In this fallen world, it’s guaranteed that you know, have known, or will know someone who’s hurting. Maybe it’s a physical hurt — an acute sickness, injury, or chronic illness. Maybe it’s an emotional hurt — a loss, rejection, or broken heart.
Or maybe, like the biblical patriarch Job, it’s a combination of both. The first two chapters of the book describe a series of extremely traumatic events which destroyed everything Job owned, killed his sons and daughters, and left him in debilitating health. Hurt upon hurt upon hurt.
Perhaps you know someone who’s walking through something horrifically Job-like right now. A dire diagnosis. A financial crisis. An unexpected death. A life-shattering divorce. Hurt upon hurt.
What’s a person to do when faced with that much pain in the life of someone we care about? Job had a couple of friends who can help us answer that question.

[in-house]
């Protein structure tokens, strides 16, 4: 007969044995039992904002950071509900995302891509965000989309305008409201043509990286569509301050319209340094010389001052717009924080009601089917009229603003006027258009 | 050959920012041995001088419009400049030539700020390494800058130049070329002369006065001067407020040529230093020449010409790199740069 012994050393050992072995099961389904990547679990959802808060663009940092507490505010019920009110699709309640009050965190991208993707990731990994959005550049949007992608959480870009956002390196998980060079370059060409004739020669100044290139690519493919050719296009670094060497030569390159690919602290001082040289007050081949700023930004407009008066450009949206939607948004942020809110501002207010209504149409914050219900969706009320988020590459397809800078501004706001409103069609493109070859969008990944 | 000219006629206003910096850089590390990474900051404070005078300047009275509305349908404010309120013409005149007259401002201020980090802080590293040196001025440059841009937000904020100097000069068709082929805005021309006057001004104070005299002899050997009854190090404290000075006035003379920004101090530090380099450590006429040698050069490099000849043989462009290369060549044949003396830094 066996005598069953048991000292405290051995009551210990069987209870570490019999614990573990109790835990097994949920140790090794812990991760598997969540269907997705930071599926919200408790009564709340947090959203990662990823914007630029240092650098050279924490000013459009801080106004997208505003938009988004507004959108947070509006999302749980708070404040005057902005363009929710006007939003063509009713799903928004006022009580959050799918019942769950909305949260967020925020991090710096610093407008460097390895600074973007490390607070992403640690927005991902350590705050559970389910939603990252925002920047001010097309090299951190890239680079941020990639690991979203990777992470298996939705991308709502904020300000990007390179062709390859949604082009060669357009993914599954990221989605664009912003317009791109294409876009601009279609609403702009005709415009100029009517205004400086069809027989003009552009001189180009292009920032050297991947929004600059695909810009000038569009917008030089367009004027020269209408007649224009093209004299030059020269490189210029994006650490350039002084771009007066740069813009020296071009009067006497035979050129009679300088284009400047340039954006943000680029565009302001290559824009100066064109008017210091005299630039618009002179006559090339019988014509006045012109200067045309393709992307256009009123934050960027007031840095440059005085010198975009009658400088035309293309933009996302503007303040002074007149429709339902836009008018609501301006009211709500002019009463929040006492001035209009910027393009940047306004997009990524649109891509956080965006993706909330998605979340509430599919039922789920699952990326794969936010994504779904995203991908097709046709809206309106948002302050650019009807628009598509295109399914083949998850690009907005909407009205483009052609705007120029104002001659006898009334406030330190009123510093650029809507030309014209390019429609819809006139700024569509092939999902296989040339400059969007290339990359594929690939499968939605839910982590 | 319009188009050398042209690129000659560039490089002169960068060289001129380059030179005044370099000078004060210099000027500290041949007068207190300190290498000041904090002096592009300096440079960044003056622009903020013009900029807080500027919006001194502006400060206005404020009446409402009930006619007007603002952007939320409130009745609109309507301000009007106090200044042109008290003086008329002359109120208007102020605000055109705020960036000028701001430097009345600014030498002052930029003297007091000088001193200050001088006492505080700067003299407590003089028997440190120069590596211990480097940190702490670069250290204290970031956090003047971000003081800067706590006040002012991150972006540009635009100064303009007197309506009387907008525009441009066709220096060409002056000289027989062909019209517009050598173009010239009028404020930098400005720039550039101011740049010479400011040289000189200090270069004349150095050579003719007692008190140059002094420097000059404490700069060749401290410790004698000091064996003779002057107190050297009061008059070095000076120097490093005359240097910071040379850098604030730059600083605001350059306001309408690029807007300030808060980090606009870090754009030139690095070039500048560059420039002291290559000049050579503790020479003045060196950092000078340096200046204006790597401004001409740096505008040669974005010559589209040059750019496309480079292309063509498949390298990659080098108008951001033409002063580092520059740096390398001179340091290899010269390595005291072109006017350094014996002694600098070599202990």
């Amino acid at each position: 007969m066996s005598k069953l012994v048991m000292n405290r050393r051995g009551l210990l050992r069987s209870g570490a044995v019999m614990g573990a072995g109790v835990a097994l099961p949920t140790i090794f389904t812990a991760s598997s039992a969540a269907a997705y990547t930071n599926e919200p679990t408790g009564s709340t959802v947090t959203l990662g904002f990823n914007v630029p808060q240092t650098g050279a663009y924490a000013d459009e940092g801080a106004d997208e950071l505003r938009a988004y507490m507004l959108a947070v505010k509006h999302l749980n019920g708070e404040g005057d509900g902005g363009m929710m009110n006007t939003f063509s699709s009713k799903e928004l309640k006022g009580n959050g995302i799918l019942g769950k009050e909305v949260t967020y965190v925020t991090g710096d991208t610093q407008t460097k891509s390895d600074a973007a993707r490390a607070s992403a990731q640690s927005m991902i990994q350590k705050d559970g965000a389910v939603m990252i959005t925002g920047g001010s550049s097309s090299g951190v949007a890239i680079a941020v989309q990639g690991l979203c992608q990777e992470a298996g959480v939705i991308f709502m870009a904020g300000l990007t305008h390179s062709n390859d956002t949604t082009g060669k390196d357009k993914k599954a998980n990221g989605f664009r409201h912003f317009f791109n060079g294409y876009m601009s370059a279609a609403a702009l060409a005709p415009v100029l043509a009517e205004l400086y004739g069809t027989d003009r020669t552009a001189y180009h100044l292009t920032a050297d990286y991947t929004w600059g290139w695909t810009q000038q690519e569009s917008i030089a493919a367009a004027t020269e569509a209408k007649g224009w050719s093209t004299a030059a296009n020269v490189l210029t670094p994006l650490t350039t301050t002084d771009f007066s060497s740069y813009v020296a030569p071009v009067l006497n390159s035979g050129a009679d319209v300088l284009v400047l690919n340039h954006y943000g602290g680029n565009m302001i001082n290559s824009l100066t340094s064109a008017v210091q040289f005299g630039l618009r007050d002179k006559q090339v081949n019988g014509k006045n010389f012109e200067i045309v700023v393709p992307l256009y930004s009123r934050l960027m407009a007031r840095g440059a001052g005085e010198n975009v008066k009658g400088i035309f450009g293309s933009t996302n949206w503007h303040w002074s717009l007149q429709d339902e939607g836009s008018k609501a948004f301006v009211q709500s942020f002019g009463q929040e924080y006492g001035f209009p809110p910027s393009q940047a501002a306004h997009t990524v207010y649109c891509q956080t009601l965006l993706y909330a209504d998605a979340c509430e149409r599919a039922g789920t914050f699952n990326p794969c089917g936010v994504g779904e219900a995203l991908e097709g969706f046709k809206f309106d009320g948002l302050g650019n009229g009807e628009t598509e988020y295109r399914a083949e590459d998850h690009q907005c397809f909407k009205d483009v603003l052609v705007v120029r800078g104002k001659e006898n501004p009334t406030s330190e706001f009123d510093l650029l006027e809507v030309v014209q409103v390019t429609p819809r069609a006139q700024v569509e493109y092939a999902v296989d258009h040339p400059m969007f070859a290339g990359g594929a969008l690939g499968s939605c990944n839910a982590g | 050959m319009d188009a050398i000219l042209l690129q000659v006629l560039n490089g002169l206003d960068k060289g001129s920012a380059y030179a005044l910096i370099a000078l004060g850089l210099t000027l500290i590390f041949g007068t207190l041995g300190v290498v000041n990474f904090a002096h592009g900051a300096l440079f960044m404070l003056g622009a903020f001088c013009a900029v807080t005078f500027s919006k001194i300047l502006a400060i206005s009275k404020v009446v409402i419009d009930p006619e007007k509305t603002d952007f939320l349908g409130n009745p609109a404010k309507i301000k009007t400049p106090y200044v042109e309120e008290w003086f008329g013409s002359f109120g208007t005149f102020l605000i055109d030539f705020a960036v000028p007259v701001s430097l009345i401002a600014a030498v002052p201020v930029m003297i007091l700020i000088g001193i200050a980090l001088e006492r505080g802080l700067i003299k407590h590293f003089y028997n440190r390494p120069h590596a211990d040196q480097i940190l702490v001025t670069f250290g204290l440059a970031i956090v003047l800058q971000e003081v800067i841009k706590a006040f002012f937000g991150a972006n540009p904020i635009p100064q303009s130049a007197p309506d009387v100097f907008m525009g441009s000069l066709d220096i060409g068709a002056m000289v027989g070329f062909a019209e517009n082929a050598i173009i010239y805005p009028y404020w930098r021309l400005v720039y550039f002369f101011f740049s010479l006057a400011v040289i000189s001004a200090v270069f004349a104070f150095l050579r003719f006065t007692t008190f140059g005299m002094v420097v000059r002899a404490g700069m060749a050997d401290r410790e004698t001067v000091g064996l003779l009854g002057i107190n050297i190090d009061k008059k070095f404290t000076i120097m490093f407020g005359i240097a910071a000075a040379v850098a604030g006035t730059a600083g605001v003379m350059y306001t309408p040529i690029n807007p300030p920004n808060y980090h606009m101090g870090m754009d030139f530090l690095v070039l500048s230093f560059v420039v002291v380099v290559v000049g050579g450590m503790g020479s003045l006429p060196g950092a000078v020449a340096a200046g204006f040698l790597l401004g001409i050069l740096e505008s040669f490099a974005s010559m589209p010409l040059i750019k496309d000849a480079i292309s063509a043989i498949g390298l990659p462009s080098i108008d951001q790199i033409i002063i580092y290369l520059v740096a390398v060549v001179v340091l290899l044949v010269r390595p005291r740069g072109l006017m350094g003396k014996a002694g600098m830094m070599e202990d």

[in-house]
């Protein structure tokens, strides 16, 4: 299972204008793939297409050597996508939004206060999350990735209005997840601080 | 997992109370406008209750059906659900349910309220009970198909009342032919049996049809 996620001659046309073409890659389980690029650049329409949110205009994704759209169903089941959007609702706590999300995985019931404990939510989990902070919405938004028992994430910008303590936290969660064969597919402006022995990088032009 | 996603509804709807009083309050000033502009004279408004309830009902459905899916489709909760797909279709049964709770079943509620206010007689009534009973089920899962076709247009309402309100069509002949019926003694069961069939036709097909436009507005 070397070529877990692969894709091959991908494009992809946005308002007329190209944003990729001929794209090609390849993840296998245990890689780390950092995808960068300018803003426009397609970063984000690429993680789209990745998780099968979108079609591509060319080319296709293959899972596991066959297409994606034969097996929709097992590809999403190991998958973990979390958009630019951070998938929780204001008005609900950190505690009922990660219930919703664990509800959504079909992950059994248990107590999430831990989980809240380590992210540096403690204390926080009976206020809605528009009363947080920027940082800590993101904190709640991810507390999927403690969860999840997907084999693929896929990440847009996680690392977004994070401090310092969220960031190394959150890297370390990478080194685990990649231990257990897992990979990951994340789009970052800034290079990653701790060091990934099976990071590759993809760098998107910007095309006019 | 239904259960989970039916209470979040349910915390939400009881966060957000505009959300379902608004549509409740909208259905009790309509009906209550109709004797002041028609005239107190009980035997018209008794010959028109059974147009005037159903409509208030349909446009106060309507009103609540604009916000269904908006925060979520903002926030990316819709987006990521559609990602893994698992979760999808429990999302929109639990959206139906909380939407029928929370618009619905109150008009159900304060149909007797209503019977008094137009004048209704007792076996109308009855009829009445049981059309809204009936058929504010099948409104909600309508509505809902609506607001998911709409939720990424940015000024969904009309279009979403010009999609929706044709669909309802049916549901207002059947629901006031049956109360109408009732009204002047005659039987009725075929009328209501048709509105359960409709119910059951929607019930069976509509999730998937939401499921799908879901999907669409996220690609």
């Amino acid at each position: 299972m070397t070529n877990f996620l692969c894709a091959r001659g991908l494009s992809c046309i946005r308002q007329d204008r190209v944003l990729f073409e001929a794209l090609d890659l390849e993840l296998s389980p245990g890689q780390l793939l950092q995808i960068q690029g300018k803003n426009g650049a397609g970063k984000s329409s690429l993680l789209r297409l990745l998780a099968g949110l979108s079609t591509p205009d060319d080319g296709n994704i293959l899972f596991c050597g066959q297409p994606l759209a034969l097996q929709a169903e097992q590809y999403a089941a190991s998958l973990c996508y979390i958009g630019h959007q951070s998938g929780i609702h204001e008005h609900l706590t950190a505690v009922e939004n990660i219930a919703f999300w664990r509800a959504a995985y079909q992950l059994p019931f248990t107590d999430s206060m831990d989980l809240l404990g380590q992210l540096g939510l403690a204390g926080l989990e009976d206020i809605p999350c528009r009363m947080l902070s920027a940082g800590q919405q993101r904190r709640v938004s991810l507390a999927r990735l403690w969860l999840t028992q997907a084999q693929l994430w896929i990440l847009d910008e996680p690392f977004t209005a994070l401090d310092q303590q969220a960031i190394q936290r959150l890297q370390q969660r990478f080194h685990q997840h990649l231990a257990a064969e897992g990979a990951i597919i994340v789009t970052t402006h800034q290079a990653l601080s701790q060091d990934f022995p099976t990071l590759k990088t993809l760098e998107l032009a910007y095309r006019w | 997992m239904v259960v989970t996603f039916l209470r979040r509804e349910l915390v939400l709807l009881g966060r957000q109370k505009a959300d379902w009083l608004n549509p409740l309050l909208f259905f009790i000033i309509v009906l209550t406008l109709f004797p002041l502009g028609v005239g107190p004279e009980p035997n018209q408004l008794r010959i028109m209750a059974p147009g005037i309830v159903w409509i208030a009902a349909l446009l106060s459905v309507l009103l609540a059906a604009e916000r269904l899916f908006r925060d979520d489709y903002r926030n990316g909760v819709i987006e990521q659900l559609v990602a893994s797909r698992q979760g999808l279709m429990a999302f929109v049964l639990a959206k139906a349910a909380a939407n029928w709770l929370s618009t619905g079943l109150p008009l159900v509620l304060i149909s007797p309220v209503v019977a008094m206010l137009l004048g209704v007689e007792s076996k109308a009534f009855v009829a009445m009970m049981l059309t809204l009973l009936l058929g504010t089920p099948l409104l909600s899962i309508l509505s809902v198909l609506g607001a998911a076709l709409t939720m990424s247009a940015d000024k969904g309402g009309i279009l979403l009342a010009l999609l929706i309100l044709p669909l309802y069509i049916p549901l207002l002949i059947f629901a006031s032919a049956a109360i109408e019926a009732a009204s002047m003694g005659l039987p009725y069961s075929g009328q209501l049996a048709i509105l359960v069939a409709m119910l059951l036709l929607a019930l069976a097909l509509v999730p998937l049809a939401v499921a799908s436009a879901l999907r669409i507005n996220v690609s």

At first, Job’s friends got the whole ministering-to-the-hurting thing really right. Job 2:11 says, “…and they made an appointment together to come to sympathize with him and comfort him.” They came. No strings, no expectations. They just showed up.
Some people’s natural tendency is to back off when someone they know is suffering. Not knowing what to do, they opt to do nothing at all. I’ve been that person, honestly. The one who thinks a suffering acquaintance needs their space and convinces herself that there’s nothing to be done.
That’s false. There’s always a way to show up for the hurting. A phone call. A text or an email. A card or a meal. An extended, scheduled visit to take care of household duties. A drop-by with flowers, no strings or expectations attached.
During a personal crisis last fall, I had a friend who would call every couple of days to check in. If I couldn’t answer, she’d leave a voicemail: “Hey, don’t feel any pressure to call me back. I just wanted you to know I love you.” She showed up. And for the price of a smile, her voice helped me not hurt so much.
Cry and be quiet